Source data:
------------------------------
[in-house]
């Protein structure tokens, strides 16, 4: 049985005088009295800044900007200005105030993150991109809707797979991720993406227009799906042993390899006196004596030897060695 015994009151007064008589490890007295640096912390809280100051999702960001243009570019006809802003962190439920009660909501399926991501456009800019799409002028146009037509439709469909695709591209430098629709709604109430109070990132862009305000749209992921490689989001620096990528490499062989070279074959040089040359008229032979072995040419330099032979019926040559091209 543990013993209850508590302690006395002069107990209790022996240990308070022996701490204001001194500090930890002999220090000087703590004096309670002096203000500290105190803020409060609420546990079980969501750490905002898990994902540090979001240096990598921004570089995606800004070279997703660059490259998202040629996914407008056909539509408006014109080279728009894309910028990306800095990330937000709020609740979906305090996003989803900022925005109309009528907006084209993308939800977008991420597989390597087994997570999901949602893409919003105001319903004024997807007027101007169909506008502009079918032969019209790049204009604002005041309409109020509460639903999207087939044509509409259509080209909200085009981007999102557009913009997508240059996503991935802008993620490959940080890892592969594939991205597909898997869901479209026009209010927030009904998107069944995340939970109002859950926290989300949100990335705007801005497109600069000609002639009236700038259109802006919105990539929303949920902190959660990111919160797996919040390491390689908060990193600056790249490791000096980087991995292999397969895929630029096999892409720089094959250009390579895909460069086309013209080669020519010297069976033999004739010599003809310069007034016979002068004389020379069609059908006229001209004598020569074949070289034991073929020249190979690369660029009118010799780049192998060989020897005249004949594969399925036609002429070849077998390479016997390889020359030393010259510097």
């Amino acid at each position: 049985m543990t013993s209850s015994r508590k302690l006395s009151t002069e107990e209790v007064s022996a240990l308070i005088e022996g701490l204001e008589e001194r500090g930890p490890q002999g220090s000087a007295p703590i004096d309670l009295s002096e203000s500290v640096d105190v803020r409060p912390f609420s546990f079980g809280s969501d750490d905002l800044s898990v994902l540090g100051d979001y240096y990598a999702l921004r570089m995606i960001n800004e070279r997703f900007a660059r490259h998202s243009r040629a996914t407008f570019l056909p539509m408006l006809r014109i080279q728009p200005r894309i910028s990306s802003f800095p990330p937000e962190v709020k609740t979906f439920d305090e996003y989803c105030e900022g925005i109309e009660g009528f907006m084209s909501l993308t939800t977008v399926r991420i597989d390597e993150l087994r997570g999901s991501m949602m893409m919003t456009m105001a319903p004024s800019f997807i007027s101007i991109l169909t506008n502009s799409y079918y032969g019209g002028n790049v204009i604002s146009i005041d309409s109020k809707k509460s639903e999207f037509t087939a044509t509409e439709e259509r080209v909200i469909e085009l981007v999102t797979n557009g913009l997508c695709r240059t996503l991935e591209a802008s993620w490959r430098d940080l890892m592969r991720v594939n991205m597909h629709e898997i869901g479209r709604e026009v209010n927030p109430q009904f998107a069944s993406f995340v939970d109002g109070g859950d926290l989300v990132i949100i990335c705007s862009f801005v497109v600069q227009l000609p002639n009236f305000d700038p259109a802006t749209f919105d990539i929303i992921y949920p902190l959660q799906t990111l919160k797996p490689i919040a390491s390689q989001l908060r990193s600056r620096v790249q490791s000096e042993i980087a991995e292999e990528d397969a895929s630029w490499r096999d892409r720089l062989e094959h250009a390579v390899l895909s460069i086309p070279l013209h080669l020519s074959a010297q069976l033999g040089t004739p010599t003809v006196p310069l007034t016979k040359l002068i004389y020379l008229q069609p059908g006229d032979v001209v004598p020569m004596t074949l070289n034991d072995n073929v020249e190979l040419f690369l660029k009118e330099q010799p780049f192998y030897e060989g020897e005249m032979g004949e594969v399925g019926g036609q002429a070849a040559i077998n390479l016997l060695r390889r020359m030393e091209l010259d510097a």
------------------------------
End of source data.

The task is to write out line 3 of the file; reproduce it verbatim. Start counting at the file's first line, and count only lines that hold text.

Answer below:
């Amino acid at each position: 049985m543990t013993s209850s015994r508590k302690l006395s009151t002069e107990e209790v007064s022996a240990l308070i005088e022996g701490l204001e008589e001194r500090g930890p490890q002999g220090s000087a007295p703590i004096d309670l009295s002096e203000s500290v640096d105190v803020r409060p912390f609420s546990f079980g809280s969501d750490d905002l800044s898990v994902l540090g100051d979001y240096y990598a999702l921004r570089m995606i960001n800004e070279r997703f900007a660059r490259h998202s243009r040629a996914t407008f570019l056909p539509m408006l006809r014109i080279q728009p200005r894309i910028s990306s802003f800095p990330p937000e962190v709020k609740t979906f439920d305090e996003y989803c105030e900022g925005i109309e009660g009528f907006m084209s909501l993308t939800t977008v399926r991420i597989d390597e993150l087994r997570g999901s991501m949602m893409m919003t456009m105001a319903p004024s800019f997807i007027s101007i991109l169909t506008n502009s799409y079918y032969g019209g002028n790049v204009i604002s146009i005041d309409s109020k809707k509460s639903e999207f037509t087939a044509t509409e439709e259509r080209v909200i469909e085009l981007v999102t797979n557009g913009l997508c695709r240059t996503l991935e591209a802008s993620w490959r430098d940080l890892m592969r991720v594939n991205m597909h629709e898997i869901g479209r709604e026009v209010n927030p109430q009904f998107a069944s993406f995340v939970d109002g109070g859950d926290l989300v990132i949100i990335c705007s862009f801005v497109v600069q227009l000609p002639n009236f305000d700038p259109a802006t749209f919105d990539i929303i992921y949920p902190l959660q799906t990111l919160k797996p490689i919040a390491s390689q989001l908060r990193s600056r620096v790249q490791s000096e042993i980087a991995e292999e990528d397969a895929s630029w490499r096999d892409r720089l062989e094959h250009a390579v390899l895909s460069i086309p070279l013209h080669l020519s074959a010297q069976l033999g040089t004739p010599t003809v006196p310069l007034t016979k040359l002068i004389y020379l008229q069609p059908g006229d032979v001209v004598p020569m004596t074949l070289n034991d072995n073929v020249e190979l040419f690369l660029k009118e330099q010799p780049f192998y030897e060989g020897e005249m032979g004949e594969v399925g019926g036609q002429a070849a040559i077998n390479l016997l060695r390889r020359m030393e091209l010259d510097a």